Ted Strehlow compared the songs of the Aranda, in the subtlety and complexity of their form, with the works of great European composers such as Bach and Handel. He transcribed the Aranda songs into the notes and bars used by westerners to record their music; pages of his book are filled with musical scores. He also compared the Aranda songs with the tales of the pre-industrial people of Europe and described how they addressed similar themes. At every turn, underpinning these cross cultural comparisons, was his portrayal of the Aranda songs in terms of their musical and poetic power. And he provided detailed explanations of how these songs were related to the physical landscape and all of its plants, insects and animals; its seasons and it periods of drought and rain. They were essential to the survival of the Aranda by giving them an intimacy and an understanding of their physical world, as well as providing the basis for their social system, customs and rituals; their totems and taboos.
Songs of Central Australia was – and still is – the most complete picture of an indigenous people ever written.
It was only recently when I read Ted Strehlow’s ‘Journey to Horseshoe Bend’ did I appreciate the powerful influence which his father Carl had had on his life – indeed that Ted’s magnus opum was the work of two men.
In turn I also began to appreciate how many ironies, tragedies and triumphs son and father shared. In so many ways so different, they nevertheless had so much in common: both men were as lonely as they were gifted, at odds with a world filled with intolerance and mediocrity.
When Australia’s greatest non-fiction book was published in 1971, it raised barely a ripple in the stagnant culture of a hidebound nation where racism was widespread. The changes came much later – almost three decades later – and in the meantime we lost sight of those who had presaged those changes, who had challenged the status quo and suffered the consequences.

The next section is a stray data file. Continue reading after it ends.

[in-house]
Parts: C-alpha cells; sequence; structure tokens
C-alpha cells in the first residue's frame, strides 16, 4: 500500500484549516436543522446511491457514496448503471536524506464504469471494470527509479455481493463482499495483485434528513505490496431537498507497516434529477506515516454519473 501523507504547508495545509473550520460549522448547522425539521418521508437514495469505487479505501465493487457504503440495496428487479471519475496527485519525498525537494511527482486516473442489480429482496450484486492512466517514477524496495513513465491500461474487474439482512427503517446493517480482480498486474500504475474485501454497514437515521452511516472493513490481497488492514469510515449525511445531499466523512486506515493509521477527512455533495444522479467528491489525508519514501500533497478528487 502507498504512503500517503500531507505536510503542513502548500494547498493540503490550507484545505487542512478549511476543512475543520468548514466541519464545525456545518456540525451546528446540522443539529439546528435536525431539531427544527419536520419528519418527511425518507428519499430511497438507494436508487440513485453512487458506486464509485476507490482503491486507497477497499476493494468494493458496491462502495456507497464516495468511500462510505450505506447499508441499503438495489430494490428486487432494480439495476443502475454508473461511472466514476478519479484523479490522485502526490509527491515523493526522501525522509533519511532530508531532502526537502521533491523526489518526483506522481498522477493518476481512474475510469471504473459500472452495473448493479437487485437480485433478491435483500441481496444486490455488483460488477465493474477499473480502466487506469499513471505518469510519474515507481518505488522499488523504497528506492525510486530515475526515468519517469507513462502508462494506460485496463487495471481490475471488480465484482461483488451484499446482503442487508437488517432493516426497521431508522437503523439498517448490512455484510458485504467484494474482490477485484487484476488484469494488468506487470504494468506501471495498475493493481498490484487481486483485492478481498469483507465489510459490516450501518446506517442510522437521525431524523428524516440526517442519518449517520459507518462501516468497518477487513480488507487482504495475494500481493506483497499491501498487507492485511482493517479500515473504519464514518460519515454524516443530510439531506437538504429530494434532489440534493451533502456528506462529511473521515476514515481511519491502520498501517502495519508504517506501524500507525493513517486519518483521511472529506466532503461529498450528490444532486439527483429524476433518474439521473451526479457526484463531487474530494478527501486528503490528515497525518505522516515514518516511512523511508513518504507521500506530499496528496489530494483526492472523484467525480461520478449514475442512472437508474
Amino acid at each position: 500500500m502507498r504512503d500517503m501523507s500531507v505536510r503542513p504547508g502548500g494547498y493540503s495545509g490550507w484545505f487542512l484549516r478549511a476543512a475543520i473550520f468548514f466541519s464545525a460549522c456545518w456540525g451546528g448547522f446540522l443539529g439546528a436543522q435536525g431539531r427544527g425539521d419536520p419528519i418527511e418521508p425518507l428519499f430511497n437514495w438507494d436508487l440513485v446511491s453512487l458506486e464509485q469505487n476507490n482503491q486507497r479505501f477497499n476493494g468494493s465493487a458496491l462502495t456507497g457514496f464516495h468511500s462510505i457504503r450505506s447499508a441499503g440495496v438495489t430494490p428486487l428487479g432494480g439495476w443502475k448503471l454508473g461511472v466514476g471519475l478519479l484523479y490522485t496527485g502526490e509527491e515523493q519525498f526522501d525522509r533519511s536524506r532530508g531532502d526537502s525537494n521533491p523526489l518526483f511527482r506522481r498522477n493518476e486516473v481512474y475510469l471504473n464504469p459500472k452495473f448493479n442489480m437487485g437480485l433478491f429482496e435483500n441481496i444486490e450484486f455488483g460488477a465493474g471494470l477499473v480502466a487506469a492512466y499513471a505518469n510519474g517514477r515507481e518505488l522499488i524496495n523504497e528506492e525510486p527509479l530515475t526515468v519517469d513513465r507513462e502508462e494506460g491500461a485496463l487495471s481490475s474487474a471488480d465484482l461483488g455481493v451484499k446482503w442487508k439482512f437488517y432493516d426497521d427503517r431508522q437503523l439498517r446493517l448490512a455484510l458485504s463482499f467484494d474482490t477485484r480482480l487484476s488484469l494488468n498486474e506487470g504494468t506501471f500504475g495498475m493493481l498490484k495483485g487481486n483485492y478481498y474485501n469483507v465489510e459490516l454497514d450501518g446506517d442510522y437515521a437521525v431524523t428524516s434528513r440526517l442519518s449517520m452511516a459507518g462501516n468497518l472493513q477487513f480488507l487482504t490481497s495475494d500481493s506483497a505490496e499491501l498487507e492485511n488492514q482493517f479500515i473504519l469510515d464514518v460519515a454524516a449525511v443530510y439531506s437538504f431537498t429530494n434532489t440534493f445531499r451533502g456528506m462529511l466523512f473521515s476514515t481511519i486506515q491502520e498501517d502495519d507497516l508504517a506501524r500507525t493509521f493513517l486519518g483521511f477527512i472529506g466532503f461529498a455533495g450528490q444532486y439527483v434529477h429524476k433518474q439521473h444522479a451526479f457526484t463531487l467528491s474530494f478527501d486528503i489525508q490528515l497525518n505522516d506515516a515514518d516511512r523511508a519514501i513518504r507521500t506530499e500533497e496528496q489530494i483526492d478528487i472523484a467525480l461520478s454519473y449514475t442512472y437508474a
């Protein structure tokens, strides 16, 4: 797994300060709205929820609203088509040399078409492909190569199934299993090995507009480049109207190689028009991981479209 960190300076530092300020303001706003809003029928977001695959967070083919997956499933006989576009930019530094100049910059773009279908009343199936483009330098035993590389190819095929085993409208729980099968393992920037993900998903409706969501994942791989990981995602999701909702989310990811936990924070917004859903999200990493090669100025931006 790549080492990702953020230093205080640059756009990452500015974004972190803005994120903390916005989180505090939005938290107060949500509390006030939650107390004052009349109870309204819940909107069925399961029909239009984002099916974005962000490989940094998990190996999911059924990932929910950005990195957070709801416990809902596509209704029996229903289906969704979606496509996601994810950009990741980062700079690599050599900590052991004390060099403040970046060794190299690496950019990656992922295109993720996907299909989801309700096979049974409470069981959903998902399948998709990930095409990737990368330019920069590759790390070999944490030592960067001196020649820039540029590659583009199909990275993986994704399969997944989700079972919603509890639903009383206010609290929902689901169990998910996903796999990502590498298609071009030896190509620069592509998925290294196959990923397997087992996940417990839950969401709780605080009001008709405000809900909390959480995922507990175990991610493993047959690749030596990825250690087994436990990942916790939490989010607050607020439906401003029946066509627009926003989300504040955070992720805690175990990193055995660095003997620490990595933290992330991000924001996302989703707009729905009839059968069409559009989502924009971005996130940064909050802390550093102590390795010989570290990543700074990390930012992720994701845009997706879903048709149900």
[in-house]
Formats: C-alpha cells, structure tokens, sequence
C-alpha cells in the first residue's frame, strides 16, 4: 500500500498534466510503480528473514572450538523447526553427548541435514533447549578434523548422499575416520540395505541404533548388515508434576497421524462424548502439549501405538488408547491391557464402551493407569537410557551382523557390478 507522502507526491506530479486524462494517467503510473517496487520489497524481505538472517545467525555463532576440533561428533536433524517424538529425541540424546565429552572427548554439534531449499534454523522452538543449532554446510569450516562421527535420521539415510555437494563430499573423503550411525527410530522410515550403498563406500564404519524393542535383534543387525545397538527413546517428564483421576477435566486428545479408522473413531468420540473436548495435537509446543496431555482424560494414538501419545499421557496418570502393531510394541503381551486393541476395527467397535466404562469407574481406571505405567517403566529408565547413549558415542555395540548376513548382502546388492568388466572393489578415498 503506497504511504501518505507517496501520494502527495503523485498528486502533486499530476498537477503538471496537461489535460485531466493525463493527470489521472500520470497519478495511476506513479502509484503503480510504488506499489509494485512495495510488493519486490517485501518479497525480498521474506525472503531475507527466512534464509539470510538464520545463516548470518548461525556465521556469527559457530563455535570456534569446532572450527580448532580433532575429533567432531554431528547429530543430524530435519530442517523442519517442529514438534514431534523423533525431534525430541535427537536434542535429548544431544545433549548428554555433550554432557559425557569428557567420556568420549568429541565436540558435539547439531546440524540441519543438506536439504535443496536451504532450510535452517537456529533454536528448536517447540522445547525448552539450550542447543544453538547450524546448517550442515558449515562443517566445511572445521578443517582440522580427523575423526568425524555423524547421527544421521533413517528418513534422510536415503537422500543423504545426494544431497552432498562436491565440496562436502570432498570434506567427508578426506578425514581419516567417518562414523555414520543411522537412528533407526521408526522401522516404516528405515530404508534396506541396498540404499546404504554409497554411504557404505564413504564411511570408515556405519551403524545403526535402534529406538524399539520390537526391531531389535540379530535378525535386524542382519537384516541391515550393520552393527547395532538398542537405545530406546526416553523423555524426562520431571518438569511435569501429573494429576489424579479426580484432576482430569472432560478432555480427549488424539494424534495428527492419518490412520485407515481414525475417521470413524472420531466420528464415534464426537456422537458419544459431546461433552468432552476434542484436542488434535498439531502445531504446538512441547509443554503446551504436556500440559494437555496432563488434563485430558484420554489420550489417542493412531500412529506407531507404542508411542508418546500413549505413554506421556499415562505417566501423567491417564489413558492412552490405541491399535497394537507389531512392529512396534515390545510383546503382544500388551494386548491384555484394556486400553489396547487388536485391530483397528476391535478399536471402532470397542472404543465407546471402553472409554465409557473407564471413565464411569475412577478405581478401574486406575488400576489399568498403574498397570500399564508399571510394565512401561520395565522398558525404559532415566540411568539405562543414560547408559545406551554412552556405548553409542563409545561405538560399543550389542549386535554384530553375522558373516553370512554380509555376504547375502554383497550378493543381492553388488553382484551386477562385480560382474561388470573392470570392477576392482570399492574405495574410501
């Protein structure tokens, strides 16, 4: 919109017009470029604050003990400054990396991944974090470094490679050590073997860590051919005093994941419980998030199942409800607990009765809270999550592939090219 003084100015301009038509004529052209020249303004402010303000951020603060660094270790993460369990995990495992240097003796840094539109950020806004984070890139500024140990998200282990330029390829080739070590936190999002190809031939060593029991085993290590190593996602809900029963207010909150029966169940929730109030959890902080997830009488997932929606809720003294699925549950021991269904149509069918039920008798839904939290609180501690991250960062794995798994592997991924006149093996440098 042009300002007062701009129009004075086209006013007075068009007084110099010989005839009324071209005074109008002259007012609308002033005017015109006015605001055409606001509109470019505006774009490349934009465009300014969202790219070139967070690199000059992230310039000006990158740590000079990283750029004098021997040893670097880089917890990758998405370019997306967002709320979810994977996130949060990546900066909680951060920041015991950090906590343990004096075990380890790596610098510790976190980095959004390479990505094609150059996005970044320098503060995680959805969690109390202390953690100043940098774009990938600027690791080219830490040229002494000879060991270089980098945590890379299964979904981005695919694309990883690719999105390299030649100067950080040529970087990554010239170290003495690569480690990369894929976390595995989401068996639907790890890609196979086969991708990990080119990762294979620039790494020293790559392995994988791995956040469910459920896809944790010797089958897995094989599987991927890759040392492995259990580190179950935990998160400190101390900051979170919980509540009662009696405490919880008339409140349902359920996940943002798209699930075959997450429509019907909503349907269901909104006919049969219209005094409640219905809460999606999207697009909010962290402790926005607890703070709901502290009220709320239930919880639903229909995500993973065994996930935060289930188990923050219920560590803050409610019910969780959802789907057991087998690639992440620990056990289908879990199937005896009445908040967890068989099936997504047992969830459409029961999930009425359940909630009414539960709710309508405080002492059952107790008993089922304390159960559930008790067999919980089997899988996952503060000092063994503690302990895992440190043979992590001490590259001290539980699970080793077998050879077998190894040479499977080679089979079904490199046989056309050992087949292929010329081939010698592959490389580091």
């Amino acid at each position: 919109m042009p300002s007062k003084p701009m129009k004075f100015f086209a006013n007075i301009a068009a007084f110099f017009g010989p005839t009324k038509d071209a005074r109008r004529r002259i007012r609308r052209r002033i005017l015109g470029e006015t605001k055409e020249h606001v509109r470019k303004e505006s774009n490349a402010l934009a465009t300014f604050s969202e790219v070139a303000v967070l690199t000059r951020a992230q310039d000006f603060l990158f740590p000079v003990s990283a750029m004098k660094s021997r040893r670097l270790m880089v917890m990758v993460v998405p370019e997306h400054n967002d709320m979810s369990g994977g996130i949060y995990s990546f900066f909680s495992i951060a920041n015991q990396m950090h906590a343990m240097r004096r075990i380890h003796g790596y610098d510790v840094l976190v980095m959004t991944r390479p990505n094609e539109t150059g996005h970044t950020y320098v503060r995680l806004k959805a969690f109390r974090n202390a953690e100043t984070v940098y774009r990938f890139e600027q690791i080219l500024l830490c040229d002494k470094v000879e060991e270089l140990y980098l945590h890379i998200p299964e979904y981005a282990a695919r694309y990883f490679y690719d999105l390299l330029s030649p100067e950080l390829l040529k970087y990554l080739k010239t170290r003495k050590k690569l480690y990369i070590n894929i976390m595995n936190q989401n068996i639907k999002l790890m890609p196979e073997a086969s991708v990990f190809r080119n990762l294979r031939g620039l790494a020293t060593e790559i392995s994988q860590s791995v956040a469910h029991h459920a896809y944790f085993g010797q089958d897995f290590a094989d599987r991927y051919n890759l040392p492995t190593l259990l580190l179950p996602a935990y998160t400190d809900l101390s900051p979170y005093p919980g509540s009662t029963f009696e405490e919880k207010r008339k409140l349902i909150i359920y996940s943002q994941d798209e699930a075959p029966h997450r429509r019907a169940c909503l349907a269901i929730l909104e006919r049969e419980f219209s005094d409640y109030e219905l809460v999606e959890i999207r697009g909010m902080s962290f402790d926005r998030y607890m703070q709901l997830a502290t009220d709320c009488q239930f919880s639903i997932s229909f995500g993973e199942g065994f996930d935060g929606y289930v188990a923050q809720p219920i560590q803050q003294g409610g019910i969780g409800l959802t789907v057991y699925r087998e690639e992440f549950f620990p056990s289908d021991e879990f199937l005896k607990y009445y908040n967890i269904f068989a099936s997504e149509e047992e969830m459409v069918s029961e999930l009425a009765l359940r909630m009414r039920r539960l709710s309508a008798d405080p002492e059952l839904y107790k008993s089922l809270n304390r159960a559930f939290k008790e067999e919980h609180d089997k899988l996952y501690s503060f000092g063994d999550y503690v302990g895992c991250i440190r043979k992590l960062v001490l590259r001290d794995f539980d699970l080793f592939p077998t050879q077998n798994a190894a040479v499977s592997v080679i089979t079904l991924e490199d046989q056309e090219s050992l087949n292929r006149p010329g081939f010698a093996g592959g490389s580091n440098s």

That is an ommission which cannot augur well for the contemporary dialogue about indigineous Australians. We need to know how much our society has changed and for the better. And we need to remember those responsible for bringing aabout that change.
A young Ted Strehlow on his first journey back to Central Australia.
Ted Strehlow on one of his journeys during the 1950’s
The Strehlow Musuem at the outskirts of Alice Springs. Included in the museum are all the artefacts collected by Ted Strehlow in the course of his life and the original hand written notes made by Carl – as well as black and white photos of the Aborigines of Central Australia in the early years of the 20th Century whilst they were still living their traditional life.
Anya and I planned to visit the Strehlow Musuem but at the last minute the government of the Northern Territory closed the border due to the spread of Covid and fears for the large indigineous population.